Learning through loss: Brandywine, Dowagiac remember community pillars
If there is one thing I have learned about loss, it is that when faced with losing someone we care about, our love for that person only grows stronger.
Unfortunately, I have often used the space reserved for my columns to mourn the loss of people close to myself or my community. Throughout my years at Leader Publications, I have been blessed by knowing countless remarkable individuals — people who have given selflessly to their communities, committed themselves to a specific project or organization, or who have been stewards of positive change. Unfortunately, these communities have also lost several amazing individuals, and, as we all know, it never gets easier.
Over the holidays, the Dowagiac and Brandywine communities said goodbye to two community pillars: Patrick Hamilton principal Heather Nash and Brandywine school board member and longtime volunteer Gerald “Jerry” Tibbs. Heather passed away after complications during a knee surgery, and Jerry passed away from complications of a long battle with a bacterial infection.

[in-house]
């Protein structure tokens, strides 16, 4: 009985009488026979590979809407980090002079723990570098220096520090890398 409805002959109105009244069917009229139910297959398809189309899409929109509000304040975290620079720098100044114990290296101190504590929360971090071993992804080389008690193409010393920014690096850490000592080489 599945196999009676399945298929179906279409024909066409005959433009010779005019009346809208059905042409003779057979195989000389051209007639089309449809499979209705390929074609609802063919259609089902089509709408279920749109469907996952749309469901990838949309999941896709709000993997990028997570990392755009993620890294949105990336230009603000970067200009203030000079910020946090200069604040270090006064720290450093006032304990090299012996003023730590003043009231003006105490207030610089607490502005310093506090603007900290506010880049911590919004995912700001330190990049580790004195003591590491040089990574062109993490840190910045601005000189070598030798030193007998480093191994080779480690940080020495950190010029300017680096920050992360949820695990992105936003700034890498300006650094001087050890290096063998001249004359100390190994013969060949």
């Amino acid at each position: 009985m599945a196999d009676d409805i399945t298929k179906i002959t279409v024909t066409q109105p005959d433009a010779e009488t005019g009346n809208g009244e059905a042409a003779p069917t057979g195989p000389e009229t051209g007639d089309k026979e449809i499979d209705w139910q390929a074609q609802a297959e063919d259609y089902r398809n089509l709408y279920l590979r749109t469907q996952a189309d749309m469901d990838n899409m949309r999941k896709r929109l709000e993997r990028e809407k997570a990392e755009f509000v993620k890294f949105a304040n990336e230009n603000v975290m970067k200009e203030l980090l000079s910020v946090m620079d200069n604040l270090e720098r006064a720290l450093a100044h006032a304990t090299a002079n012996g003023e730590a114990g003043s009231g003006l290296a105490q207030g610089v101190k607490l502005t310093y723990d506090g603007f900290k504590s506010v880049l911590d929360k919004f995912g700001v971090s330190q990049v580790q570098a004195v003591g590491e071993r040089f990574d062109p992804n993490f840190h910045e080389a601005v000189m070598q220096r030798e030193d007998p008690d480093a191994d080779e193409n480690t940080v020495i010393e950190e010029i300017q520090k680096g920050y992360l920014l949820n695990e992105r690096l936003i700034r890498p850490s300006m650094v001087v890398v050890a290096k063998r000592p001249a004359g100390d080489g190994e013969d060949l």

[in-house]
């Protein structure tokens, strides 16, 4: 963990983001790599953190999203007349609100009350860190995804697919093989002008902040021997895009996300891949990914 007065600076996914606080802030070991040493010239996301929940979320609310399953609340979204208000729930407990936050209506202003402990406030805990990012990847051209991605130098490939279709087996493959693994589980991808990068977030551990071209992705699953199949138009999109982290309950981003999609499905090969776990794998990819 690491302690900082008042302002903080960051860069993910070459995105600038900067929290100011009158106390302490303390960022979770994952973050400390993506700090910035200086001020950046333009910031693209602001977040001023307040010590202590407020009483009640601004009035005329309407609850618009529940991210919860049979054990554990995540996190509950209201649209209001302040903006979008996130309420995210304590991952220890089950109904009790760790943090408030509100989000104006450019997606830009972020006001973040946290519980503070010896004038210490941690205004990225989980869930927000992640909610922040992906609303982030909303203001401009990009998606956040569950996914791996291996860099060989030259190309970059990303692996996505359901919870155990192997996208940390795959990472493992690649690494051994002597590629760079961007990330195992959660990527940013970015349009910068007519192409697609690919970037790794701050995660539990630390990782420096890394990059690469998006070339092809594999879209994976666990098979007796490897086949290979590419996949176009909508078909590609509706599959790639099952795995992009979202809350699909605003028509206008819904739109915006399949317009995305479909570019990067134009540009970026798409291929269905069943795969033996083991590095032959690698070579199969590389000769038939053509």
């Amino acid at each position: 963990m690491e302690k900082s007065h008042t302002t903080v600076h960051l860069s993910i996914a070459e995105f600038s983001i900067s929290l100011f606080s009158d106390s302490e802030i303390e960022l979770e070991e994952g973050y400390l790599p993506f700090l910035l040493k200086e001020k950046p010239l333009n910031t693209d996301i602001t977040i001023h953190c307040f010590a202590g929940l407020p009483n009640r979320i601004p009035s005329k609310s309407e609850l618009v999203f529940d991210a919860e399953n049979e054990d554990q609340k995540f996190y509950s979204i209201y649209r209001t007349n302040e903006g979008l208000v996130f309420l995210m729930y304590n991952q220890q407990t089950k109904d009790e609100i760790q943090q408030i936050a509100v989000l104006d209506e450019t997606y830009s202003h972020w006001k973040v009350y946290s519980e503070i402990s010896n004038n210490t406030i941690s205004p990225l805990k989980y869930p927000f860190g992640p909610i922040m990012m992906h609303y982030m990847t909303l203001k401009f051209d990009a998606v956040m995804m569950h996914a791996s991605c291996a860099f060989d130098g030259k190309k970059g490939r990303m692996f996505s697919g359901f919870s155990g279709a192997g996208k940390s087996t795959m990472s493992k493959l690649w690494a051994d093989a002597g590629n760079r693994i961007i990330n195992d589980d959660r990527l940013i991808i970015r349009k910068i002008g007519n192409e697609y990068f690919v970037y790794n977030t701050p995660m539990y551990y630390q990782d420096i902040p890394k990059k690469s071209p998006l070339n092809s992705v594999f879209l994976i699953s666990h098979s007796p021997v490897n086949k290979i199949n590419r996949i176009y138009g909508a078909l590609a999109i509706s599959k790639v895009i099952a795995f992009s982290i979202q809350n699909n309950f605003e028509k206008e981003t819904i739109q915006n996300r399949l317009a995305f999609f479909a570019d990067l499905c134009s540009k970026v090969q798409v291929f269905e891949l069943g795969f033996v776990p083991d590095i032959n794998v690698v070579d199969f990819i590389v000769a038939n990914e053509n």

I first met Heather when she contacted me on a mission to create a series of Little Free Libraries in Dowagiac. I’m a huge lover of literacy so it wasn’t hard to convince me to donate some old paper boxes for the project, but Heather’s passion and excitement for the program and her students was so contagious that I’m not at all surprised by how successful the project turned out to be.
I’ve known Jerry most of my life through volunteer projects at Brandywine and could share dozens of funny stories about his efforts, but they all boil down to the same message: Jerry would do literally anything for anybody.
Once the Dowagiac community found out about Heather’s condition following surgery, they rallied together in prayer, hopeful that she could recover from the incident. They shared tears, stories, laughs and photos, all with one common theme: Heather loved people, and she loved to give.
In Jerry’s final months battling his illness, the Brandywine community also came together for him, returning the one of many favors he had done the district in the last several decades. The selfless contributions were reflective of Jerry’s giving spirit, proof that his good deeds inspired others to do the same.
As is natural with the grieving process, when we lose someone, we learn so much about them — and also about the people they touched. As we reflect on the lives of those individuals, we share stories and memories, recognize attributes and begin to fully comprehend the impact these people had on the world.
While our communities continue to grieve the loss of these special individuals, I am thankful for the opportunity to get to know them better and to see the mark they left on this world.